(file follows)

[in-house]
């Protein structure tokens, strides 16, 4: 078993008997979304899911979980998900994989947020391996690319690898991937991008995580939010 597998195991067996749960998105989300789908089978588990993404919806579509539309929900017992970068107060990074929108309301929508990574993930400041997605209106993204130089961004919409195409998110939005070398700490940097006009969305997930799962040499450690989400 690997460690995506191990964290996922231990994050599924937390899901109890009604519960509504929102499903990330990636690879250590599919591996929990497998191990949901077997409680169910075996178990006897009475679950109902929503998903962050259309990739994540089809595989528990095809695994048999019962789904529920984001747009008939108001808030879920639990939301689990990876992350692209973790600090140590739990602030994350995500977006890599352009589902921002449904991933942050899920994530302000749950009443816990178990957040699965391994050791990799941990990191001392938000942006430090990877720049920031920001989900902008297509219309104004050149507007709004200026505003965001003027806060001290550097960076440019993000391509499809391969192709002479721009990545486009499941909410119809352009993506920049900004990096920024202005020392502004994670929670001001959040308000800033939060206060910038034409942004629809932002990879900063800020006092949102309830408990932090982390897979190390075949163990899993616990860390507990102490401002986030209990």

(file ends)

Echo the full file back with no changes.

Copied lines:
[in-house]
């Protein structure tokens, strides 16, 4: 078993008997979304899911979980998900994989947020391996690319690898991937991008995580939010 597998195991067996749960998105989300789908089978588990993404919806579509539309929900017992970068107060990074929108309301929508990574993930400041997605209106993204130089961004919409195409998110939005070398700490940097006009969305997930799962040499450690989400 690997460690995506191990964290996922231990994050599924937390899901109890009604519960509504929102499903990330990636690879250590599919591996929990497998191990949901077997409680169910075996178990006897009475679950109902929503998903962050259309990739994540089809595989528990095809695994048999019962789904529920984001747009008939108001808030879920639990939301689990990876992350692209973790600090140590739990602030994350995500977006890599352009589902921002449904991933942050899920994530302000749950009443816990178990957040699965391994050791990799941990990191001392938000942006430090990877720049920031920001989900902008297509219309104004050149507007709004200026505003965001003027806060001290550097960076440019993000391509499809391969192709002479721009990545486009499941909410119809352009993506920049900004990096920024202005020392502004994670929670001001959040308000800033939060206060910038034409942004629809932002990879900063800020006092949102309830408990932090982390897979190390075949163990899993616990860390507990102490401002986030209990």